The Cost of an Item

Something weird has been happening to me – and it’s reached a new height.  I don’t want more stuff.  Now, some of you might be rolling your eyes at me – yet until just recently I always wanted some book or CD (usually several of each) at any given moment.  Media is where I tend to collect, despite some women collecting shoes, purses, or jewelry – I’ve had a hard time resisting another book or three. 🙂

I mentioned a while back my husband inspiring me to consider purging most of my cassette tapes, which then led to my examining my movie collection.  Meanwhile, he and I are currently going through our CD collection.  There’s a local place that is frequently a temptation for me – Half Price Books – where they specialize in media: books, music, and movies, oh my! I enter the store sporadically, sometimes because I just don’t want to be tempted and sometimes because I’ve been disappointed at not finding something to bring home.

Movies have been one of the media I’ve collected – not that my collection ever approached the number of CD’s, let alone books that I have; yet I had over 300 movies at one point.  I still peruse the movies they have – especially the clearance area of the movies – since they’re all between $1-3.  This is how I achieved the original number of movies – used and sometimes clearance.

Yet now when I look through those movies, I pull something interesting off the shelf and look at it – the idea of paying $2.00 for those, it isn’t worth it.  This is truly a little mind-boggling for me.  Really.  And I can’t say it’s about saving that two dollars plus tax.

What it does seem to be about for me is the greater cost:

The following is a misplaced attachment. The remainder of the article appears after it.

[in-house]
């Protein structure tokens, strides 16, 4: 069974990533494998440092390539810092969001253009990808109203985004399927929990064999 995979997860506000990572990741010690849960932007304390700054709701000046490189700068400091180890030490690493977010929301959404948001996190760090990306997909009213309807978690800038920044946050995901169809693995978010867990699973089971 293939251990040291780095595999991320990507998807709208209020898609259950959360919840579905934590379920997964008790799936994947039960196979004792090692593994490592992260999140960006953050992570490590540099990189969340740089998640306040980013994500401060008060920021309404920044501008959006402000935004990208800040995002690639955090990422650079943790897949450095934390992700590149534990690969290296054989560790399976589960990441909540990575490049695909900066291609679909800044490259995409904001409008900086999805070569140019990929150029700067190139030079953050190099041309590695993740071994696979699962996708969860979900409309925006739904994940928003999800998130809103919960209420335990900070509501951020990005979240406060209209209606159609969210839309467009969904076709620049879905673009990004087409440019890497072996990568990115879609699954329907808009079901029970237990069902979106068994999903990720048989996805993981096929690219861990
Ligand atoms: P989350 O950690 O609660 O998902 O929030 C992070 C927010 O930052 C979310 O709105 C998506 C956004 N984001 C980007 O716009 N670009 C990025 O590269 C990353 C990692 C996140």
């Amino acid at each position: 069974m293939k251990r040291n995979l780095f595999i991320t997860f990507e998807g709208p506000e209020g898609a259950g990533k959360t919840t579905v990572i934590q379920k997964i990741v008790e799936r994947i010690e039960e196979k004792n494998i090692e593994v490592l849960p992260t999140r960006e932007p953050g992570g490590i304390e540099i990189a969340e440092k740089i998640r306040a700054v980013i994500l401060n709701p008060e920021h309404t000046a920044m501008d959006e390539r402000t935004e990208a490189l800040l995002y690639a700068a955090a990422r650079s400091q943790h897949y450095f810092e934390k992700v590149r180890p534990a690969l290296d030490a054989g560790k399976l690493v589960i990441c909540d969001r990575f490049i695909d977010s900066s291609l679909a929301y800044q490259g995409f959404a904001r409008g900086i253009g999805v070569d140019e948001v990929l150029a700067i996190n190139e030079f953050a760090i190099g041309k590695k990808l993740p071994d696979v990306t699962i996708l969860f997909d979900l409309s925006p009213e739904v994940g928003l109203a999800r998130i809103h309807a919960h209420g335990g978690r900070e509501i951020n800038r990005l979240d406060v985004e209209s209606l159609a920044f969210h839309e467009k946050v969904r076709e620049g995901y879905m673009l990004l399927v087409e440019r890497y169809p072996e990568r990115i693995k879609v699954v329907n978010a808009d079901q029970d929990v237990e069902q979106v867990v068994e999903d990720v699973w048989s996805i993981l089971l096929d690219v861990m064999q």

• the cost of space in my home
  • the cost of my time if I was to watch it (except I wouldn’t watch it much)
  • the cost of spending money for something that I won’t truly appreciate
  • the cost, potentially/probably, of feeling bad at owning it when I next purge (and never having appreciated it)

There are other factors to consider as well:

  • how much of what you have are you currently appreciating? (I still have over 100 movies and watch maybe 10% of those.  Now the movie needs to be pretty special to come home.)
  • do you have the time or even the inclination to appreciate this new item? (Most movies that come home with me, I usually don’t manage to watch for more than 6 months!)
  • if you avoided spending on this and that over time, is there something else you’d deeply appreciate?  (I’ve been drawn to experiences lately, so I’m inclined to avoid spending on “minor” items and feel good about going for a horseback ride.)

There’s also a joy in buying only what you need or are going to appreciate.  I was touched to arrive at a client’s and she looked at me and said, “It’s amazing how light and free I feel not buying just stuff and in turn also getting exactly what I need.”

My reasons for not spending $2.00 on a movie aren’t going to match yours.  On any item.  Yet, is there a way for you to consider the value for yourself of what you buy?  With any purchase, the cost is more than financial.  I know this isn’t something I thought much about until recently.  I was focused almost exclusively on just the financial part – hence why a $2.00 movie with a great actor or a good plot would usually come home with me. 😉

I continue to find this perspective to be unnerving – it’s still relatively new for me.  Yet, it’s also tremendously freeing.  I wish I could share the internal space I’m in with everyone, just so they could know what it feels like.  I encourage you to examine the temptations, the random “unnecessary” items that come into your home, and see if you can find those other “costs” as they apply for you.

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